philanthropic experiment of feeding
the masses. With what result? The
We, like many others, heard this call
and felt tha lure of the land and, giv
ing up the comforts of the city and the
city income, bought a farm. Among
the many improvements we undertook
was putting in an extensive egg plant.
This plant is modern in every respect.
All the latest ideas of the eggologists
as promulgated by the O. A. C. are car
ried out. Well lighted chicken-houses,
lnsect-freo roosts, floors covered with
clean litter, the proper well-balanced
ration, with green feed and running
Spring water. The presiding genius of
I these comfortable quarters. Mistress
I White Leghorn, never puts her dainty
foot on the ground from the time she
is placed in this confinement. Result,
the perfectly sanitary egg.
.Now all this requires money. The
plant has cost thousands of dollars.
First, the buildings; then the day-olii
chicks, their feed and care. A man of
special knowledge jnd ability in this
lino at a good wage has charge of tha
plant. To the upkeep or overhead ex
penses must be charged a - certain
amount for experimenting for the hen.
the queen of boycotters herselr. win
often resent any condition not to her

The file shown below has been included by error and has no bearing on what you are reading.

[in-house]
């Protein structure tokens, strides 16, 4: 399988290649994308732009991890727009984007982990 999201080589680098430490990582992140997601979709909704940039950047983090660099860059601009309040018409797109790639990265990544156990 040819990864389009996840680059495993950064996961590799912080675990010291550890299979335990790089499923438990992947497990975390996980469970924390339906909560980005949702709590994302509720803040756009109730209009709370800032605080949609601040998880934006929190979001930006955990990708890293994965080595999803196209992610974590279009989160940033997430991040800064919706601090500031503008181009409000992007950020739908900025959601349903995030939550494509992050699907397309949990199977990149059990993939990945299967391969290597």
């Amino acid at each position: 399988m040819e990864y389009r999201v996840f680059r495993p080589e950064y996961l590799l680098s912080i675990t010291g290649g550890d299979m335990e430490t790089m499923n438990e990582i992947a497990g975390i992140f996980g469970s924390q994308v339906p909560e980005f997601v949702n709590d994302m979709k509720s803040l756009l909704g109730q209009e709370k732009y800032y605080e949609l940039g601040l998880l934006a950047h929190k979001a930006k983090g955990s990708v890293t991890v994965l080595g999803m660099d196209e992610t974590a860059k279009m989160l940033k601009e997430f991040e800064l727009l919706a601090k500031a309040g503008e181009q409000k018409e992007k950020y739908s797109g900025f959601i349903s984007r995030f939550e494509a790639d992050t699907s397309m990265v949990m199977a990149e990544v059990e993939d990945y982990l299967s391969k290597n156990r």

likinsr and it often requires some time
to find out the exact cause for which
she is holding up her production. All
this time the man and feed must be paid
I for Add to this the insurance on the
buildings, the interest on investment,
the taxes on the plant, and you can
readily see that it cannot with justice
tn th nwner r.ome under the head of an
I eleemosvnarv institution.
the Spring and Summer the price of
esgs is low, hardly more than paying
the operating expenses. xno tuimuci-
cial egg in certain months will not
even do .that. The Fall and Winter
are the seasons the producer expects,
and justly, to make a profit on his
Tnrnsiv nlant. This year, however.
wheat is about double its normal price.
corn about a third and oats 2a per
cent above the normal price. Without
much mental .effort one can see the